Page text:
Sick saints, what a delight I feel in ministering to you! Shut out from the sanctuary and the sound of the Word, you find a solace in reading what others have crowded to hear. Accept my tenderest sympathy in your affliction, while I breathe the prayer that He who suffers in you, may abide with you. The Great Captain of the host has called you to glorify Him on your beds; it may be you could never have done this in active service; what a mercy is it that a sick chamber affords you opportunities to honour Him. Your patience, holy resignation, and joyous faith, make you invaluable teachers to those believers who visit you, and even your ungodly friends may be greatly blessed by your means. Little do you dream how well your words are remembered, and how powerful they will be even when you have fallen asleep in Jesus. From the green mound in the cemetery your loving voice shall sound in their ears. Those very persons who now seem so indifferent, may be the first to be converted by your testimony. Speak well of your Lord; you see Him often, let His name be ever in your mouth. He makes your bed; let your bosom be a pillow for Him. Let your chamber be a sanctuary, your bed a pulpit, your living loving experience of divine grace the constant sermon. We cannot do without you in the Lord's battles. Your power for good is wonderful; forget not your advantageous position, but lift up the banner of your Lord on high. Let no persons retire from your bedside without being enriched by some affectionate admonition. In the night-watches, when your eyes are held walking so that you cannot sleep, plead for the Church, the world, your minister, your friends, and do not omit the unworthy brother who now writes to you. What showers of mercies your intercessions may bring down. The golden keys of heaven are at your girdle, open the treasury and bless us all. 'As the sufferings of Christ abound in you, so may your consolation also abound by Christ.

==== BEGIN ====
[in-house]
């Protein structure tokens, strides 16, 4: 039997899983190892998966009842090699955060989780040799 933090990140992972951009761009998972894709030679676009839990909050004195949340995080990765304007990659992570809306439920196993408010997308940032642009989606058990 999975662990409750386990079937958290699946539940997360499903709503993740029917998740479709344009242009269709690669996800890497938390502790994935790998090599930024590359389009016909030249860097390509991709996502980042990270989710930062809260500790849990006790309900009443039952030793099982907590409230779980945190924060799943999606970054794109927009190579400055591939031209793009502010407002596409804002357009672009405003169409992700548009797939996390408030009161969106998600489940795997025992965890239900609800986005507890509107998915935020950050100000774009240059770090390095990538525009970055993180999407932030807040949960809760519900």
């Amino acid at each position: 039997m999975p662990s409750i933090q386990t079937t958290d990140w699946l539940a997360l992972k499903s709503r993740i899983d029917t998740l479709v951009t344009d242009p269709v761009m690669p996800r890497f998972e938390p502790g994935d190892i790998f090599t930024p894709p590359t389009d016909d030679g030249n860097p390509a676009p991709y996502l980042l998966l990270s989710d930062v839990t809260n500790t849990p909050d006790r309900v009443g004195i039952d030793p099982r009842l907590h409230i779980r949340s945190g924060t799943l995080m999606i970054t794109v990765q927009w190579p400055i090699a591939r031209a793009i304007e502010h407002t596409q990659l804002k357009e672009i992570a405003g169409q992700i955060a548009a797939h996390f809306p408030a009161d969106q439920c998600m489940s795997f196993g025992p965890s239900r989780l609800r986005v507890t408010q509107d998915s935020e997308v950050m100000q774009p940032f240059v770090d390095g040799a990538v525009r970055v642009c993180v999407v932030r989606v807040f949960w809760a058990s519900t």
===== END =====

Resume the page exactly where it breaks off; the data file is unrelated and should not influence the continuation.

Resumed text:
Sick saints . . .
1. Read the Bible and read godly literature.
2. Recognize your unique opportunity to glorify God from your sick bed.
3. Your patience and joy under trial is an example to fellow believers.
4. Unbelievers are blessed by your testimony of grace.
5. Your Christian witness will live on after you are dead.